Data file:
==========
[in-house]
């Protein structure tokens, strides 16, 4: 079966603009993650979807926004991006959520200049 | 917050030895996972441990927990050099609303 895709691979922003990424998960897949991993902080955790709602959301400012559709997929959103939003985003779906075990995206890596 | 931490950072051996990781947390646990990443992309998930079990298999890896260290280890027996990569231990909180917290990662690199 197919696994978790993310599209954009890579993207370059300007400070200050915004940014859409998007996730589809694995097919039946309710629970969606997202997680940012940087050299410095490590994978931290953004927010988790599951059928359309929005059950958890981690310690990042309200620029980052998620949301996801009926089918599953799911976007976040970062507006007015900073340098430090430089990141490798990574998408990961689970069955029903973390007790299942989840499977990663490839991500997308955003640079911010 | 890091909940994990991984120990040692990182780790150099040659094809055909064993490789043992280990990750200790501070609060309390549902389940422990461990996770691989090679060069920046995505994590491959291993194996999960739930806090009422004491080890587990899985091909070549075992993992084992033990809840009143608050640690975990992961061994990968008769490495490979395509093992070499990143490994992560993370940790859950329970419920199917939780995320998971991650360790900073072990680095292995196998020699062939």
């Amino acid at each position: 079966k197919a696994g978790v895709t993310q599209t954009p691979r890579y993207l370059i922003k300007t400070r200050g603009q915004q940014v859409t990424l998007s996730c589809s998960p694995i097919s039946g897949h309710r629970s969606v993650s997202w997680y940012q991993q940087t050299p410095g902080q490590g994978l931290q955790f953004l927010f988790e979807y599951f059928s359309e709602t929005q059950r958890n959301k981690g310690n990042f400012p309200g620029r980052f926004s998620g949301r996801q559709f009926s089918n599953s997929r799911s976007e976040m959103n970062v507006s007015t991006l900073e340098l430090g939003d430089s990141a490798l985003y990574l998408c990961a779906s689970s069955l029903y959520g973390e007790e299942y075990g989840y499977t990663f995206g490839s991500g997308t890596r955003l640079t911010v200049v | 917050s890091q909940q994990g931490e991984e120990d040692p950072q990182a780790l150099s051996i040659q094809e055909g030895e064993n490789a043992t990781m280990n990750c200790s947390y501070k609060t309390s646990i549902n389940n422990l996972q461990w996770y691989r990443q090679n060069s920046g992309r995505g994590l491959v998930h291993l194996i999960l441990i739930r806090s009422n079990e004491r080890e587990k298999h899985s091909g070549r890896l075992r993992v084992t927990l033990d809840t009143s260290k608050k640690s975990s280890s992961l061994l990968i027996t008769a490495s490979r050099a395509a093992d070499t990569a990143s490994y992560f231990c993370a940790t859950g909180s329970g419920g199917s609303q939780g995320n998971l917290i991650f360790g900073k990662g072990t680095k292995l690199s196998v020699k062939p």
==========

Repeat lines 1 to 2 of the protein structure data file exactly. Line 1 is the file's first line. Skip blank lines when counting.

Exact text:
[in-house]
């Protein structure tokens, strides 16, 4: 079966603009993650979807926004991006959520200049 | 917050030895996972441990927990050099609303 895709691979922003990424998960897949991993902080955790709602959301400012559709997929959103939003985003779906075990995206890596 | 931490950072051996990781947390646990990443992309998930079990298999890896260290280890027996990569231990909180917290990662690199 197919696994978790993310599209954009890579993207370059300007400070200050915004940014859409998007996730589809694995097919039946309710629970969606997202997680940012940087050299410095490590994978931290953004927010988790599951059928359309929005059950958890981690310690990042309200620029980052998620949301996801009926089918599953799911976007976040970062507006007015900073340098430090430089990141490798990574998408990961689970069955029903973390007790299942989840499977990663490839991500997308955003640079911010 | 890091909940994990991984120990040692990182780790150099040659094809055909064993490789043992280990990750200790501070609060309390549902389940422990461990996770691989090679060069920046995505994590491959291993194996999960739930806090009422004491080890587990899985091909070549075992993992084992033990809840009143608050640690975990992961061994990968008769490495490979395509093992070499990143490994992560993370940790859950329970419920199917939780995320998971991650360790900073072990680095292995196998020699062939």